Spring Week 4: March 26-30
At Real. Meaningful. Family. my goal is to provide information based on research for parents and caregivers, and to create regular opportunity for you to have special together time with your child. Toddlers and preschoolers learn from the environment and daily interactions. We are in no way seeking to create a school-like setting for your young child. Research has clearly indicated that academic learning (think reading, writing, and arithmetic) for these young children is not developmentally appropriate, learning for this age is in the every day details. The activities below have been created as a time to set aside specifically for parents and care givers to have a fun interaction with their children. I would recommend you first prioritize time to read, snuggle, dance, sing, move, rhyme, play, and then add these activities in as you can. Don’t stress… keep it simple, and just be together!
“The work will wait while you show your child the rainbow. But the rainbow won’t wait while you do the work.” -Erik Erikson
This Easter activity combines tearing paper, gluing, and art! We make a cross, you could easily make an Easter egg, it’s up to you. Start out by letting your child pick out colors and have them start tearing up the paper. Have you ever noticed how much kids love tearing up paper? Now, you need to know that this is NOT easy for younger children especially. It takes a lot of fine motor strength. If my kids are struggling I help get some tears started in the paper to keep them from getting frustrated. If you have an older child they may not have any issues. Meet your child where they are to get the most out of the activity.
Once you have enough paper torn, you and your child can place glue dots on their cross and add their torn paper to cover and decorate their paper cross (or Easter egg). If they get overwhelmed by filling in the whole cross or egg, help them break it down into smaller chunks to fill in with the paper scraps.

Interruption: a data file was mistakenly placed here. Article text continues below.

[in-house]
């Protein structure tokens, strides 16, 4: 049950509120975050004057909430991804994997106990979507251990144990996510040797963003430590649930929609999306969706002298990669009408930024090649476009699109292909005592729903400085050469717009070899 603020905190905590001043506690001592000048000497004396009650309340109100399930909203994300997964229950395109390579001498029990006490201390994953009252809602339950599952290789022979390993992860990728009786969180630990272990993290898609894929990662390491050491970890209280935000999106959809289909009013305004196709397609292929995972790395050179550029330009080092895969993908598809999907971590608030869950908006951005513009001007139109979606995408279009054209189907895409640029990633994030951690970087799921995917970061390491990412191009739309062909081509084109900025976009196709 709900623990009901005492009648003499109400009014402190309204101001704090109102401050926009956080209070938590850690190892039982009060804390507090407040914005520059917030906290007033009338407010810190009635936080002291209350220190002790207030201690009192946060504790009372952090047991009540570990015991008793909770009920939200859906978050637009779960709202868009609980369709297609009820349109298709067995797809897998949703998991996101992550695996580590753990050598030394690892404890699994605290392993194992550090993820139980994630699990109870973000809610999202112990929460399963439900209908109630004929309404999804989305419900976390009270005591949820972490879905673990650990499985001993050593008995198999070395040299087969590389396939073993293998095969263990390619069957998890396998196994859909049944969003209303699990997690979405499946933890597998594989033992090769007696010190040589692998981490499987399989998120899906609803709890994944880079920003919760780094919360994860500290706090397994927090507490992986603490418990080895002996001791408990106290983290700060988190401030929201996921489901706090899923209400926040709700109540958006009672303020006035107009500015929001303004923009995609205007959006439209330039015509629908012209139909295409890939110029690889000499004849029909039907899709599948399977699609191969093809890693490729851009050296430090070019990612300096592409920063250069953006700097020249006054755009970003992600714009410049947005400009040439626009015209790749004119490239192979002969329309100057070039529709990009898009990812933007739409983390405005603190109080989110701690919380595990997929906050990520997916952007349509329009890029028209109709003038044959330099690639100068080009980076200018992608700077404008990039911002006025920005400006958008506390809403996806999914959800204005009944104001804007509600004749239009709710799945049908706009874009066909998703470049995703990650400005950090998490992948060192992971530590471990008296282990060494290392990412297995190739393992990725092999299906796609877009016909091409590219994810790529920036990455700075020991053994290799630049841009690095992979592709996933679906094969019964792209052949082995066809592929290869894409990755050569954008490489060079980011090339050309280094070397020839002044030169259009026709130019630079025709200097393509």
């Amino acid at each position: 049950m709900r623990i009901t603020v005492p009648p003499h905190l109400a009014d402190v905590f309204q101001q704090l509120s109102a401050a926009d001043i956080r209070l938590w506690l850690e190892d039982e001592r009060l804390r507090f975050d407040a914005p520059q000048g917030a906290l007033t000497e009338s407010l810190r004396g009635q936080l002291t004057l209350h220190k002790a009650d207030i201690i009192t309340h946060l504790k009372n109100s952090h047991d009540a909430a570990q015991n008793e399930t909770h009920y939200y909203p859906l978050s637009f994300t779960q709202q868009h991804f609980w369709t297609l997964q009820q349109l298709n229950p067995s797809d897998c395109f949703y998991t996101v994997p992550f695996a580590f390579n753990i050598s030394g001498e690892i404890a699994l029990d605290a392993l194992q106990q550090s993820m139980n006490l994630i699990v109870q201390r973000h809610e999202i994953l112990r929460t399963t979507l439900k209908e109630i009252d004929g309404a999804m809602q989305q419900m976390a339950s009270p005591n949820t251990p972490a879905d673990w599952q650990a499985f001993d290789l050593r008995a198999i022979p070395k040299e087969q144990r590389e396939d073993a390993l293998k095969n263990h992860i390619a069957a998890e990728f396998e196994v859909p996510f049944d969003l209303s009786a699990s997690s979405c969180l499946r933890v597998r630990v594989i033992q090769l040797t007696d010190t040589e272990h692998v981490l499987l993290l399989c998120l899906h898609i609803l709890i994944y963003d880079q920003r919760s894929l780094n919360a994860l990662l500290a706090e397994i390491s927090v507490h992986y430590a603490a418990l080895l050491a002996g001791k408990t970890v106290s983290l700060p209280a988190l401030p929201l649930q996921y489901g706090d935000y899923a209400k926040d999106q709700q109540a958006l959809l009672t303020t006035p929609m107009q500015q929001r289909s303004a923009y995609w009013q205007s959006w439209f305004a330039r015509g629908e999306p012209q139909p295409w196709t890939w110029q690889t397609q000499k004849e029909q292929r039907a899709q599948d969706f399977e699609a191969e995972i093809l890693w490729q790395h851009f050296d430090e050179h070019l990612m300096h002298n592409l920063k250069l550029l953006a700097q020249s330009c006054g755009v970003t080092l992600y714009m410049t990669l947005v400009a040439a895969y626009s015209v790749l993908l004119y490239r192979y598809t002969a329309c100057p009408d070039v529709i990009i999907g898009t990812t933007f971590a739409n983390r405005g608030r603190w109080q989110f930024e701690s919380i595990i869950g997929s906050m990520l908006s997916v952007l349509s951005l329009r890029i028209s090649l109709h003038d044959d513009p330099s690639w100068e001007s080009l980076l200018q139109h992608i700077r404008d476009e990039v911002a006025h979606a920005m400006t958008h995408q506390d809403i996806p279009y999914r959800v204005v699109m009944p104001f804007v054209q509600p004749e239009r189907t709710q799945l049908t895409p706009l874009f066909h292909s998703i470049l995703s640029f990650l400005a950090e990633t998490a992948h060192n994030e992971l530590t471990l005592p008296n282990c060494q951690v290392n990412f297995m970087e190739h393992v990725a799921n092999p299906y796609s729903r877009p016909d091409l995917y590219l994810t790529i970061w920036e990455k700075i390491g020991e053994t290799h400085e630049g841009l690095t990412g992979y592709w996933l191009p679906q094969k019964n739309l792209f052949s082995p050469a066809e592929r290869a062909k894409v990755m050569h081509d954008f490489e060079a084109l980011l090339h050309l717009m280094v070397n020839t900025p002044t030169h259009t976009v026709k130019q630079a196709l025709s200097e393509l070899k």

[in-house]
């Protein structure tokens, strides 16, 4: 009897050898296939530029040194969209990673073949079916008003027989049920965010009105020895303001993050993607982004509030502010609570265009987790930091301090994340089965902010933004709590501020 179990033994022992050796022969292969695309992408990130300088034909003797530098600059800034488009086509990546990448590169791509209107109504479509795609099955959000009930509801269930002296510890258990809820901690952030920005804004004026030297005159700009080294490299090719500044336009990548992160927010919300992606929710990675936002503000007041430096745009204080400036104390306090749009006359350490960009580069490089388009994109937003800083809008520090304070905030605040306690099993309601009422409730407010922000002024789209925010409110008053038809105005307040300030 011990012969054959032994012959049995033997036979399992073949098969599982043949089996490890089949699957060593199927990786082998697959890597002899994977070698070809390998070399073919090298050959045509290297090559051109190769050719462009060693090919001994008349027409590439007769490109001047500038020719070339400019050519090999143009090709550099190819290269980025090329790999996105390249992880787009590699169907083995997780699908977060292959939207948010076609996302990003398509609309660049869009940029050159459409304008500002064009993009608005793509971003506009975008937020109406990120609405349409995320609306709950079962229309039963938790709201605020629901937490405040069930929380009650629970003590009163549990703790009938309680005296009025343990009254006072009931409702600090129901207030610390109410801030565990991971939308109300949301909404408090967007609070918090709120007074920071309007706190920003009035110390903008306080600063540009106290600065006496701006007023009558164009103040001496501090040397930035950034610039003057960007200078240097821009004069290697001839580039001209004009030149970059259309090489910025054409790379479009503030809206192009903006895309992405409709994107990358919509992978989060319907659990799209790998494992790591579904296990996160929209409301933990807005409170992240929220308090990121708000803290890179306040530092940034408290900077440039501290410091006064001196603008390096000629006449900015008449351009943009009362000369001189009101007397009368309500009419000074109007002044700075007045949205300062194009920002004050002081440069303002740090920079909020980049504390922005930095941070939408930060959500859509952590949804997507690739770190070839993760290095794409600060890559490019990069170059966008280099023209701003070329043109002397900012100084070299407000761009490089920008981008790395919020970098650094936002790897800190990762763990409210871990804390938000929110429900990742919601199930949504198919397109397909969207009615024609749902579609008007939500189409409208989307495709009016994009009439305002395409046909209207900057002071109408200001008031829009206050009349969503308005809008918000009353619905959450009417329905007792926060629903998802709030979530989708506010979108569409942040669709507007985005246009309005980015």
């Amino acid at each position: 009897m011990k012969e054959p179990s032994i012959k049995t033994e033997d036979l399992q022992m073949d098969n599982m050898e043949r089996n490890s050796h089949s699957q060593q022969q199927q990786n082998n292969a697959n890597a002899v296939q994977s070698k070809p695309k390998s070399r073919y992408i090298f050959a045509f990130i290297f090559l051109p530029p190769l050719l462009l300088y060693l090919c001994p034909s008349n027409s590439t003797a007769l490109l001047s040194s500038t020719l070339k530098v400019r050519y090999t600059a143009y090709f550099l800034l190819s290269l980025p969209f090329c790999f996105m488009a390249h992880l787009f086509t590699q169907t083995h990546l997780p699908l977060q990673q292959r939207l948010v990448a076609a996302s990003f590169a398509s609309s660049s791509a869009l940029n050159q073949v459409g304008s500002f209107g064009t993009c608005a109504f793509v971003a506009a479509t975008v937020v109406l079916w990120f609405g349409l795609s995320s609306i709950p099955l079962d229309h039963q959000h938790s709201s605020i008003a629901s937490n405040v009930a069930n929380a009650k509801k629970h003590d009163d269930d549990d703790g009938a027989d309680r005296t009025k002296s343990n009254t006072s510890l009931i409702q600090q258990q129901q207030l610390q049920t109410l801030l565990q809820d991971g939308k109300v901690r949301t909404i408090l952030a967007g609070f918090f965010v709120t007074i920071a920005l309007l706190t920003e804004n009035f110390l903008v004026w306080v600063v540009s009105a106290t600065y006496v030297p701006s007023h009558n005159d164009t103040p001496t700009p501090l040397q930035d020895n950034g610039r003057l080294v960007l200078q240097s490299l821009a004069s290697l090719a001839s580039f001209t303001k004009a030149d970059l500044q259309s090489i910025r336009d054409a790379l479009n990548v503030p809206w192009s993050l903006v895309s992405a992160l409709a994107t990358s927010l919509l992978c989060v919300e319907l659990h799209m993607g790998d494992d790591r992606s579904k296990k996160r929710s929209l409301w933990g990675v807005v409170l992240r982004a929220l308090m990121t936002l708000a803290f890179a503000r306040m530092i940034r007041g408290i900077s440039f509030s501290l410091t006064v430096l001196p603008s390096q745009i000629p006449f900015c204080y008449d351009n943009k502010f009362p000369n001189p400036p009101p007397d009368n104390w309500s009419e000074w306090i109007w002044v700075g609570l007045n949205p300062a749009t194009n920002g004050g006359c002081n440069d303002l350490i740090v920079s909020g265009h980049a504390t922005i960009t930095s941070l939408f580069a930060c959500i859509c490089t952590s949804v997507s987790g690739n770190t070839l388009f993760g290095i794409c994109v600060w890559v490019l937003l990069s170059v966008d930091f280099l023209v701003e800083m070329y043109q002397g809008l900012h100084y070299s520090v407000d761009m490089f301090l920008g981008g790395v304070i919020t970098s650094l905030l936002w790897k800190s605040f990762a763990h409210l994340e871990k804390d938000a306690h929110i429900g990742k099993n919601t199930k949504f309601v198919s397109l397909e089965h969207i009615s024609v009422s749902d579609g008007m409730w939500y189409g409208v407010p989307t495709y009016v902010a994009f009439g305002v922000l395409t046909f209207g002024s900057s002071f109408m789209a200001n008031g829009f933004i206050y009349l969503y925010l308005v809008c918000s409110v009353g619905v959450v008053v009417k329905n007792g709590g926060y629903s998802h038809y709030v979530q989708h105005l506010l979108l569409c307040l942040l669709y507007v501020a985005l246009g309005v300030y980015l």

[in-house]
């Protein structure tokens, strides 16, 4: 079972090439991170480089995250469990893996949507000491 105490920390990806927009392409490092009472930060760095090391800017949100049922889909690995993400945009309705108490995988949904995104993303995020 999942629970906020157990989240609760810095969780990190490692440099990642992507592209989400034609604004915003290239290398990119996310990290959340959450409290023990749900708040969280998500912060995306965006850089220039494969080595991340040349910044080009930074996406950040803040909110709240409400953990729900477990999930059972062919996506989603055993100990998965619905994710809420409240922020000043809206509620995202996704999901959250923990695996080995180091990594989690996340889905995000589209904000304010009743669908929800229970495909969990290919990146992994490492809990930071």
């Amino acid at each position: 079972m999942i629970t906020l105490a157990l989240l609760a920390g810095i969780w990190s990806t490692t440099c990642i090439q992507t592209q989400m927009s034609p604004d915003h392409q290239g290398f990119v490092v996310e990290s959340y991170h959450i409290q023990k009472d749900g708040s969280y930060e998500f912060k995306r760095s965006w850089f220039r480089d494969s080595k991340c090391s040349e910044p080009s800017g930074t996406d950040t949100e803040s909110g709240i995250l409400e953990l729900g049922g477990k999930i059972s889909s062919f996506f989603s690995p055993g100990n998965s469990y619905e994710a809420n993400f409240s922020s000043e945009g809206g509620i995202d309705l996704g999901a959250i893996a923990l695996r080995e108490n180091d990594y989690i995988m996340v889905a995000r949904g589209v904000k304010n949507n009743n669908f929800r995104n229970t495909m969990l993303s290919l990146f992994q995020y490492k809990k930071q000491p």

Stuff to Have
Construction paper cut into the shape of a cross
Paper for child to tear
Fine motor, gluing, colors
How about an absolute, zero prep activity that the kids will love!?! These Easter eggs are a great fine motor sorting activity. As simple as it sounds, my kids have always loved doing this. It’s so simple, I really don’t even need to provide instructions, other than… play along, demonstrate, maybe match by color maybe you don’t, and help out with younger children to keep from getting frustrated.
Stuff to Have
Plastic Easter Eggs
Fine motor, math (sorting), problem solving
Early Science & Math
This is something I did ages ago when I was a lead teacher in a one year old childcare room. We had a lot of fun! Start by letting your child wet the sponge, more than just a little wet, but not dripping and place the sponge in a plastic container (or we used cute miniature pots way back then). Then, they can sprinkle on the grass seed with a plastic spoon or small cup, just until it is covered with a layer of seeds. Place the seeds in an area where they will get sunlight and check daily to make sure the sponge stays moist as well as to see if the grass is making any progress. This activity is great because it continues over time! Talk about what you see changing and happening, what the grass looks like, what color it is, etc.
Stuff to Have
Container to fit sponge into
Cooking & Baking
Unroll crescent roll dough and break apart. Lay on parchment lined cookie sheet. Children can dip marshmallows into (cooled off) melted butter followed by cinnamon sugar. Place one cinnamon sugar covered marshmallow in the middle of each crescent roll. Wrap crescent dough around the marshmallow and press closed. Bake according to package instructions. Cut into the rolls when it is time to eat and demonstrate to your child how the marshmallow is gone and connect with the resurrection story!
Stuff to Have
Roll of crescent dough
8 Large Marshmallows
½ stick melted butter
Cooking and baking, fine motor, sensory